Maybe the solution is a data tax. You pay a set amount every year for every piece of personal data you have. If you buy personal data from another company, you still have to pay the tax for the data you acquired.
If you have a breach of data, your tax goes up for a period of 10 years.
In addition, every piece of personal data needs to have provenance which must be tracked. There must be a way to track from when a consumer input the data all the way through. Fraud in regards to this provenance is punishable by jail time. If you have data that does not have provenance, the company will be severely fined and people will go to jail. In the event of any data breach, not only will the company that had the breach be taxed extra, all companies that provided the data to the company (which is in the provenance information for the data) that had the breach will also be punished with increased data taxes.
In addition, maybe require annual personal data reports. The reports should contain
Amount of personal data.
Amount of personal data last year.
Amount of personal data acquired directly from consumers.
Amount of personal data purchased and from whom at what prices.
Amount of personal data sold and to whom for what price.
This will be a filing to a government agency every year on penalty of perjury and be signed by all the board members and the c-suite. This will be publicly made available by the government. That way people can see what is happening with their data, and who is profiting off their data.
The financial math has to clearly be on the side of it being more profitable to practice proactive security.
Why not just liability for lost data? Companies could then choose to hold the risk themselves or field it out to insurers.
It would be nice to require insurance or a bond to hold personal data so a company can't just disappear when data is lost.
This is exactly what I mean when I say that, if you want to see real corruption, just take a look at regular small businesses around you.
If this is possible without insurance then it’s possible with, and every insurance company will mandate the structure to limit payouts. Mandating insurance simple entrenches the insurers. Why, for instance, would you want to require Apple purchase insurance against its users’ data?
Side note: beneficial ownership  and affiliate definitions  are useful for such cases.
You can't limit insurance payouts this way, because the entity has to carry the insurance. You only limit the exposure of the larger entity after the assets of the liable entity, including any insurance coverage, are exhausted. But the more the mandatory insurance level is, the less likely spinning off to protect the parent is to ever be valuable, and it never protects the insurer, so they won't mandate it.
Of course, that's all irrelevant unless there's a significant change in how the law treats data security.
Risks (all kinds, not just technical) can be accepted, ignored, transferred and mitigated so it is important to have this option.
Its still not a great option for anyone involved as it is hard to price and last I checked had pretty low ceiling on payouts.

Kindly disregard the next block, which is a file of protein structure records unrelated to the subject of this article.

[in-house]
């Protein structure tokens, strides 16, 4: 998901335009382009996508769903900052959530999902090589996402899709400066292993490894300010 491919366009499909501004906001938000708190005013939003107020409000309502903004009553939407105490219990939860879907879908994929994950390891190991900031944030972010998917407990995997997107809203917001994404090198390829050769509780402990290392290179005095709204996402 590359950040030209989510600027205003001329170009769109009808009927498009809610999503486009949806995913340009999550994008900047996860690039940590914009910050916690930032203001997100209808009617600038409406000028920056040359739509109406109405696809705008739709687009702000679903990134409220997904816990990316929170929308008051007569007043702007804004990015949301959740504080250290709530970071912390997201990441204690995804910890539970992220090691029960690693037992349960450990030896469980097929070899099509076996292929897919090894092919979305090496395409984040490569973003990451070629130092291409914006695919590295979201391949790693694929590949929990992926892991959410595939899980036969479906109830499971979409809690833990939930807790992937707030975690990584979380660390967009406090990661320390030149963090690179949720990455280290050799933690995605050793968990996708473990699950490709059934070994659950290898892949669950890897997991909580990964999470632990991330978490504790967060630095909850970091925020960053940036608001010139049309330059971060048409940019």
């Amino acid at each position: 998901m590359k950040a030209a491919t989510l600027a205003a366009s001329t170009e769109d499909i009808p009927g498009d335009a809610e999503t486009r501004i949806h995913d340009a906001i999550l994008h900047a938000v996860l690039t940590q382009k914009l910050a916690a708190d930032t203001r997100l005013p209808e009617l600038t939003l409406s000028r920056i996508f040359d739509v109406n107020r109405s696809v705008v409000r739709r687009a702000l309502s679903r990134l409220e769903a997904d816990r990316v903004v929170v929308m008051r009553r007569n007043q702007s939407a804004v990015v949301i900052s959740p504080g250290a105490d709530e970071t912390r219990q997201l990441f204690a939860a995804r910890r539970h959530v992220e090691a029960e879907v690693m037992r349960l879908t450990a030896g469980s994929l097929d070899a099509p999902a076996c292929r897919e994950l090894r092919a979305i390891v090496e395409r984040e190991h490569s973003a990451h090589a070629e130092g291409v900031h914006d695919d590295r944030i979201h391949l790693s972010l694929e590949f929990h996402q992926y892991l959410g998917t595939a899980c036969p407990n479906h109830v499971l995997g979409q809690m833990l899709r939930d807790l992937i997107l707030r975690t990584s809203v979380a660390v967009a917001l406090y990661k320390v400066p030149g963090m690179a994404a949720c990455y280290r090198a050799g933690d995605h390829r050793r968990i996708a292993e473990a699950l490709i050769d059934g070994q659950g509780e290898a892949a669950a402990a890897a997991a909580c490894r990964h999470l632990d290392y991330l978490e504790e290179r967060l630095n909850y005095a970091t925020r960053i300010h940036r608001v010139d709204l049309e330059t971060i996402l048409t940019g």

What would the actuarial standards be for something like that?
This whole post is about giving control of data back to the rightful owners and minimising the impact on them when a breach occurs. This is equal parts a fundamentally simple objective to achieve and one that is enormously difficult. It's simple not to request that someone provides their date of birth to a cat forum; neither the site nor the user themselves lose anything by not collecting this data. Yet it remains a difficult objective because not only do so many services continue to view our data as an asset, they never expect to be the victim of a data breach which then turns that data into a liability.
In Europe, especially with the upcoming GDPR laws, data is seen as a liability by many companies.
Data being a liability just means that companies need to think twice before storing it - if the data is sufficiently valuable, companies will still store it, but they have to manage it properly and mitigate risks since penalties are harsh.
Storing data "just because you can" will no longer be worth it, and rightly so, given the risk.
Also have the fine scale exponentially by data items.... data set of 100 people with 2 items (name and email = $400 total or ($2x$2=$4 per user x 100 users)).
Data set with 1 million users and 10 fields per user would be $1B and $1,024 paid to each person...
Then make companies bond their liability - with recourse against anyone up the chain of title if the data was purchased...
Perhaps a bit draconian...
Observations I make are mine, if I observe you it's my observation.
I can tell stories about my observations, but if I make public statements about you that are false, that's a tort.
Your security clearance report stolen by the Chineese from the US government OPM database. This could be a real problem for you. Information anyone can get by paying for it? This would not be a problem if credit fraud and credit reports were not such a big problem.
Coincidentally, we don't have the same types of mass identity theft issues that USA has.
I was specifically giving an example of why your observations don't automatically mean you have ownership today. I'm personally in favour of laws that ensure such observations are more explicitly owned by the observee in corporate scenarios.
Credit reporting and debt is a dumpster fire that needs to be rebuilt from scratch.
We need a new system where knowing the right pieces of information does not allow you to buy a car in someone else's name.
Identity is information. Ownership as a coherent social process is contingent on shared information.
Either it's private, and then NOBODY has it (i.e. stored on local machines, paper or just memorized), or it's not private, and then it's publicly accessible on a website, or it's confidential and then it's either service-specific data that is deleted as soon as possible (e.g. web searches) or given along with a physically signed contract containing an NDA and penalties for failure to keep secret.
The best way to achieve this is to require, by law, companies to publish on the web anything they learn from customers that is either not strictly part of their interaction with the service or has been stored for more than a month.
This will result in companies no longer asking for things that customers don't want to be public, and deleting interaction data unless the customer wants it kept and published.
Also it will result in a reduction of Google/Facebook/etc.'s monopoly powers since they will have a reduced monopoly on customer data.
I hear things about how the data is the 'real' product, and how it's mostly used just to train algorithms that are then used to sell ads. More data, better training algos, better ad targeting, more money spent.